Tip 1: use an order management system
In order to be able to treat each individual customer as king, a structural and technological setup is required that is geared towards transparency and centrality. This is achieved through a modular and at the same time omnipotent order management system (OMS), which acts as a control center from where the individual features and services can be implemented and activated. The OMS is a single source of truth with consistent databases that all employees can access – for the benefit of the customer.
Tip 2: keep an eye on the order status
Since an OMS provides all process-relevant data in a central place, a proactive instead of a reactive service offer is possible. For example, a central dashboard shows how long orders are on their way and which process steps take how long. So can be problematic Recognize orders at an early stage and fix weak points – before a customer gets upset.
The entire order flow – from the system to completion, including delivery, payment, returns and customer communication – is continuously monitored and optimized. A central overview of all orders and the respective processing status also includes the division of a customer order into different delivery orders, the handover to logisticians, the packaging and handover to carriers, the status of the transport and the handover to the customer, the current payment status, the return status and any customer communication on the order.
Tip 3: improve customer service for greater customer satisfaction
With an omnichannel OMS, companies not only receive a central and up-to-date overview of all stocks in the branches, in their own warehouses and in those of the suppliers. Articles that are in transit and so-called service articles such as assembly service that have no physical inventory but still cannot be available always and everywhere are also included here. So all employees can have one provide convincing customer service – across all touchpoints: in the branch, in customer care or through business partners such as suppliers. This enables them to react to customer requests and adapt orders flexibly. For example, they have to be able to flexibly and easily cancel an order in whole or in part, change the delivery location or adjust the payment method.
Tip 4: Multiple order and delivery options contribute to customer satisfaction
With an omnichannel order management system, retail companies can offer different order and delivery options: processes such as click & collect, click & reserve, pick-in-store, ship-from-store and endless aisle (shelf extension) can be easily implemented. Ship-from-store is quite easy to do. At first sight, nothing changes for the customer. He is usually not interested in whether the goods ordered online are sent to him from e-commerce warehouse A, supplier B or from a stationary branch C. The delivery address is the same in all three cases.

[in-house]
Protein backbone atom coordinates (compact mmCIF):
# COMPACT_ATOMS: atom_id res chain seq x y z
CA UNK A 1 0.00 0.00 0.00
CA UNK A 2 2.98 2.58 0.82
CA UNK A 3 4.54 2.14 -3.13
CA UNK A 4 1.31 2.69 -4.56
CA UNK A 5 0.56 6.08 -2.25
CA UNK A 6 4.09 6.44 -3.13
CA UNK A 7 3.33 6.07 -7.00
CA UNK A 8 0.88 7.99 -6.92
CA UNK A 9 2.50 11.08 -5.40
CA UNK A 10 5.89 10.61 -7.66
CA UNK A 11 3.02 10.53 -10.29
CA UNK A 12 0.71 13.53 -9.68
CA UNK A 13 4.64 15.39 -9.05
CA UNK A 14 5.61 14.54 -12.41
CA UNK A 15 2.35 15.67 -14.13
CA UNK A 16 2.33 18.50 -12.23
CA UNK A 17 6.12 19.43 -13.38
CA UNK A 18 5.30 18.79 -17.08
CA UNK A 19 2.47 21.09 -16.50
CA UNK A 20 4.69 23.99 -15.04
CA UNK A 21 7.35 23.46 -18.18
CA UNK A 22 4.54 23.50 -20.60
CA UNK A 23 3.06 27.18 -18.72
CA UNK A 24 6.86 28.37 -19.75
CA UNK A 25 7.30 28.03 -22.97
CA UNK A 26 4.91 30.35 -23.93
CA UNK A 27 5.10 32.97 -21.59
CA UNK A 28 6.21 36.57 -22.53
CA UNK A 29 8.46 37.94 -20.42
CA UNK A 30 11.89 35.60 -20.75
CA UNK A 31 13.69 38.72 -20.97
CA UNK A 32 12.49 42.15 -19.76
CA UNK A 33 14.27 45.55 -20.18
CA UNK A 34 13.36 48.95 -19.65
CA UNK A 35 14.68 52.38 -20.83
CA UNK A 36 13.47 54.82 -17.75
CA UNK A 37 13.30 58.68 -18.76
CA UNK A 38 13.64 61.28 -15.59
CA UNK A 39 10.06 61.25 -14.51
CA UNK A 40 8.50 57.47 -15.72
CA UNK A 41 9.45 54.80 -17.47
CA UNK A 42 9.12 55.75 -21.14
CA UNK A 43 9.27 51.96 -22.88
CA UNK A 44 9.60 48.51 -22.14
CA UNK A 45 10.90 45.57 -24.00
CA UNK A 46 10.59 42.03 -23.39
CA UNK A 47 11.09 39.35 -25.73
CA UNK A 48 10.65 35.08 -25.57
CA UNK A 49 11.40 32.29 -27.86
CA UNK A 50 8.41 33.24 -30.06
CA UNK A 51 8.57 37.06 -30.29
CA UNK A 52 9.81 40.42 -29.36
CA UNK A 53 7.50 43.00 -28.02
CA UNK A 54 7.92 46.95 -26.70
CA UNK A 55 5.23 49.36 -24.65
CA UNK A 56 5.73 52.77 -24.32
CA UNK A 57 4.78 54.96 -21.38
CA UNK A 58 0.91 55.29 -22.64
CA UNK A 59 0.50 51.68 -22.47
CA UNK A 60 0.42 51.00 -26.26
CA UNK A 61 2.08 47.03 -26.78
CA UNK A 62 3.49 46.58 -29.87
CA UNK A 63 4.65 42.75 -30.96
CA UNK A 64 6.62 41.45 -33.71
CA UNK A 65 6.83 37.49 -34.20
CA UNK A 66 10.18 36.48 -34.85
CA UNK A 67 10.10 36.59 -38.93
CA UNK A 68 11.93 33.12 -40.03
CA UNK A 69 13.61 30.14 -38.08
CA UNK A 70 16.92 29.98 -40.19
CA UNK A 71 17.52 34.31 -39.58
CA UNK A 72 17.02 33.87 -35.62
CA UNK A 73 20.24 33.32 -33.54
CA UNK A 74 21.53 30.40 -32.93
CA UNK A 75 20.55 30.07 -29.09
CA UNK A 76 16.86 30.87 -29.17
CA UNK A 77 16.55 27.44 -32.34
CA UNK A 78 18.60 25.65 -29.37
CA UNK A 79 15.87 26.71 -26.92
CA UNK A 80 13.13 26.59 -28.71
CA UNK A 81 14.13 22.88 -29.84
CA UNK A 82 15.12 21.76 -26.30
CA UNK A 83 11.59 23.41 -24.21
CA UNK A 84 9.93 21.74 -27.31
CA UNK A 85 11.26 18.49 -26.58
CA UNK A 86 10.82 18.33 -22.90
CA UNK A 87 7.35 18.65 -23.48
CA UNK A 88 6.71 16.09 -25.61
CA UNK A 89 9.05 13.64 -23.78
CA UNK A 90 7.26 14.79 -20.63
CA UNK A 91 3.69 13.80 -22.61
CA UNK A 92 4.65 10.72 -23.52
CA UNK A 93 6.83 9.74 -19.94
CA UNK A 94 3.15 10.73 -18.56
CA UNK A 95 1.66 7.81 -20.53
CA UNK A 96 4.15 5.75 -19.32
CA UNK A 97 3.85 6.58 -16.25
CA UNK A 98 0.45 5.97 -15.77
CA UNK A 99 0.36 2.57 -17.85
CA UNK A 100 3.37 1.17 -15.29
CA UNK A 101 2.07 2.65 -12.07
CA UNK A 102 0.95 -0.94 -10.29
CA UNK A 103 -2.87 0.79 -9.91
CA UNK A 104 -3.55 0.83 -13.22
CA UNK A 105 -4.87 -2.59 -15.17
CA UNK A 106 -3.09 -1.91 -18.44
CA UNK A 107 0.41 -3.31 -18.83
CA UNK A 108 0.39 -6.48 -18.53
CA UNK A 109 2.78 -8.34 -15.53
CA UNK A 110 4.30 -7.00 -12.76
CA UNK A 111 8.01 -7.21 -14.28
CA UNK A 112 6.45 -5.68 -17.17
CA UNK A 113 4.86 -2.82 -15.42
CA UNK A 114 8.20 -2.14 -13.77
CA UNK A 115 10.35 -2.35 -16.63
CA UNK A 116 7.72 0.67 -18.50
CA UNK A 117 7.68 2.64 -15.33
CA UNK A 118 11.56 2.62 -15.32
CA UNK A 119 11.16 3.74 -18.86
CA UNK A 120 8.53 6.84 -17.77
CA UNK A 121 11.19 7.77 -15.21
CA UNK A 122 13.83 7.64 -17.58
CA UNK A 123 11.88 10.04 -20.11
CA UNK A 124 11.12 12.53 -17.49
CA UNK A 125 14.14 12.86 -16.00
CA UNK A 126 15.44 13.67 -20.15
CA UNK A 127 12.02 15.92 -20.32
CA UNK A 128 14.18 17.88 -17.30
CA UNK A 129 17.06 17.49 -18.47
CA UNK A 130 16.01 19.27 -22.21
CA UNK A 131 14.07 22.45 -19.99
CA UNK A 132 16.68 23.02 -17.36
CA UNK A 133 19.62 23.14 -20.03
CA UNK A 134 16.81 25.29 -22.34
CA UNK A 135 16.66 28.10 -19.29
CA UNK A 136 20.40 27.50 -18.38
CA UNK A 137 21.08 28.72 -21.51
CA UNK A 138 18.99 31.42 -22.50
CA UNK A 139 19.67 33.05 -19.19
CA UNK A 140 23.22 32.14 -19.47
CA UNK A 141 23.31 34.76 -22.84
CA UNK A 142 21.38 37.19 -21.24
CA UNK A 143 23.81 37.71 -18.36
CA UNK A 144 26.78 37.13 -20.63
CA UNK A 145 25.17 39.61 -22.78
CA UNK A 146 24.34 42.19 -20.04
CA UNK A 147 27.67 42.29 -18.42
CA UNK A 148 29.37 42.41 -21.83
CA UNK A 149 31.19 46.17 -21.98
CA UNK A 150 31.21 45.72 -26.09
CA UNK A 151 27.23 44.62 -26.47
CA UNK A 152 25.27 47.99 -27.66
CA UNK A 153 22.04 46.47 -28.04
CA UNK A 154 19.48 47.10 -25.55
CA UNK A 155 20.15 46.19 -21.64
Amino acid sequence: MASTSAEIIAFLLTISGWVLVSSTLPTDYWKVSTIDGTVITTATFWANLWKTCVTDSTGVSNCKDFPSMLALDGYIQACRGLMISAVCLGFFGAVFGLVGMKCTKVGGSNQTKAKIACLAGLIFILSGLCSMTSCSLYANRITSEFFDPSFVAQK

But a lot is changing for the retail company because the place where an order is placed is decoupled from the place where the logistical tasks are carried out. These places used to be inextricably linked: those who ordered online received their goods from the e-commerce warehouse or from the supplier. And those who bought in the branch received their goods in the branch. With an OMS, companies can use various criteria to decide from which warehouse they want to deliver orders. The criteria for which branch processes the order, i.e. which goods are packed and shipped, can be set as desired.
Combine order and delivery locations as desired
Omnichannel means that any order location can be combined with any delivery location. This gives retail companies relevant advantages: They lower costs and improve customer service. This results in stronger customer loyalty and greater customer satisfaction. Further information can be found in the whitepaper “Omnichannel means omni convenience. This guarantees customer satisfaction“From Arvato Systems.
About the author: Dr. Martin Anduschus is Vice President at Arvato Systems and is responsible for the areas of sales and business development. He has more than 15 years of experience with digitization in the retail, media, IT and high tech and mechanical engineering sectors. One focus of his work is the development of digital transformation solutions for retailers and brand manufacturers with a focus on omni-channel commerce concepts. (sg)
Also read: Business Transformation in Retail – from E-Commerce to D-Commerce